With all the chatter about 5G trials and prospective roll out dates swirling in industry hallways, it might seem like we know what’s coming. But according to Qualcomm’s senior director of engineering for Research and Development John Smee, it’s what we don’t know about 5G that should excite us the most.
Rather than cutting and replacing 4G and Wi-Fi technologies, Smee said 5G will be interwoven with what we know to create a new fabric of connectivity.
Though the exact specifications have yet to be addressed by 3GPP standards, Smee said the 5G networks of the future will incorporate higher, wider spectrum bands to allow for higher reliability, lower latency and higher spectral efficiency. Smee said 5G will also natively incorporate 4G technologies like network function virtualization and software defined networks.
But where the knowledge of what 5G will be ends, the vast unknown of what 5G might enable begins.
“(5G) is bringing in new value and new equipment but it’s really adding to this growing ecosystem (of 4G and Wi-Fi) and it’s looking to address from day one a larger number of use cases in a more efficient manner,” Smee explained. “When you can provide 100 mbps everywhere, that’s when you start seeing a wide range of new applications becoming possible. You’re creating a new network and platform for use cases we can’t even imagine yet.”
According to Smee, the use cases for 5G technologies extend far beyond handsets. For example, Smee offered up ride-sharing app Uber, which relies heavily on the increased smartphone use enabled by 4G technologies to reach its customers.
“Whether its headsets or something else, I think we’re going to be well beyond just a smartphone in terms of what 5G can offer,” he said. “I do think it’s an environment where people will have more connected devices per person. We want 5G to be something that from 2020 to 2030 enables a wide range of new applications.”
Smee said possible use cases could range from smart city and smart home applications to virtual and augmented reality headsets. The latter, he said, could revolutionize the way we live by providing us with more information that’s useful, in context and high value at the right time.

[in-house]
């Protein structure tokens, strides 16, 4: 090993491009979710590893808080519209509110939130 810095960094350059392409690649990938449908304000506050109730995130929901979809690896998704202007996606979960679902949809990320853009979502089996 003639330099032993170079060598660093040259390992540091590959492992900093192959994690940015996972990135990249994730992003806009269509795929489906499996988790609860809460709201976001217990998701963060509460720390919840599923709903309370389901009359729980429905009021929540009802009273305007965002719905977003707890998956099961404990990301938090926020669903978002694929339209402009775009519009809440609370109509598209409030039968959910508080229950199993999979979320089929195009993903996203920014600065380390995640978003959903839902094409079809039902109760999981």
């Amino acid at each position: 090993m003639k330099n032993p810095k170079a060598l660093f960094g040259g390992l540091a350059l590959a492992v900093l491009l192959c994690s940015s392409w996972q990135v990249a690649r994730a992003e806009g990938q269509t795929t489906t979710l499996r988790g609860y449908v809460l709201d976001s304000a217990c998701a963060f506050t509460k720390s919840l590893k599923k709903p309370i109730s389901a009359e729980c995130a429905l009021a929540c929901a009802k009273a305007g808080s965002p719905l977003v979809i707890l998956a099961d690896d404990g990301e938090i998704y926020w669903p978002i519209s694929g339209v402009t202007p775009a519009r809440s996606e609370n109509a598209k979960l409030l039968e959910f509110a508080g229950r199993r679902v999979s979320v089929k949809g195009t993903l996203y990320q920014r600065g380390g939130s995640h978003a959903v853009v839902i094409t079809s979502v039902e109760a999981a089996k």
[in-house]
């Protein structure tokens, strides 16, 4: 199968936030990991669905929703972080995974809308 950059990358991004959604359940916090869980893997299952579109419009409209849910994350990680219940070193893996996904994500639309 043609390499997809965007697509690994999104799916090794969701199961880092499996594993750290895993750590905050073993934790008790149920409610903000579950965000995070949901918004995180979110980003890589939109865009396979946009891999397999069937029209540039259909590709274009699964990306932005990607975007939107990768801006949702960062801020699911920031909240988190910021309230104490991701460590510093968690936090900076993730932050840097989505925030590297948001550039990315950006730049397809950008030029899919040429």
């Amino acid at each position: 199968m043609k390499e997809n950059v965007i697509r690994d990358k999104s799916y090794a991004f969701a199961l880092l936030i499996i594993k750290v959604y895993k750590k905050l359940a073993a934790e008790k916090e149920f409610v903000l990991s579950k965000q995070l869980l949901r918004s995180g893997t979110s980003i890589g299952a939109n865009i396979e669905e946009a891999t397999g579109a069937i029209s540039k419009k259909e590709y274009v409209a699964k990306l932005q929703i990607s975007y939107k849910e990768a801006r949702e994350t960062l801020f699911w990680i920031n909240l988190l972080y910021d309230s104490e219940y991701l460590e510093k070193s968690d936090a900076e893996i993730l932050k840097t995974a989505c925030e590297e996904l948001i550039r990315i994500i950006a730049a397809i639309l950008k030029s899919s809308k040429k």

More than just a recreational tool, augmented reality could also serve as an educational tool to provide students with additional visual reinforcement during lessons and offer more personalization to fill in the gaps for lagging students or challenge more advanced students.
But Smee said the beauty of other potential applications is not knowing what they might be even as Qualcomm and other companies like Alcatel-Lucent, Cisco, Ericsson, Nokia and Samsung work toward making them possible.
“We don’t have to necessarily know the applications to design a network that’s moving in the right direction,” Smee said. “We know lower latency is better, we know higher efficiency is better. There’s a variety of things we know we can improve, and it’s those improvements that will enable applications we don’t even know yet.”
Though carriers like Verizon have trumpeted 5G trials that are expected to start as early as this year, Smee said all work done before the release of 3GPP’s 5G standards is just preliminary.
“The term 5G, no one owns that copyright, so it’s something where someone could label something before 2020 as 5G,” he explained. “The reality is that because the standards aren’t done yet if you do something ahead of the standards, it will be like what will be in the standards, but you can’t guarantee it’s standards compatible.”
The 5G standards are expected to be detailed in the 3GPP’s Release 15 in 2018 for implementation in 2020.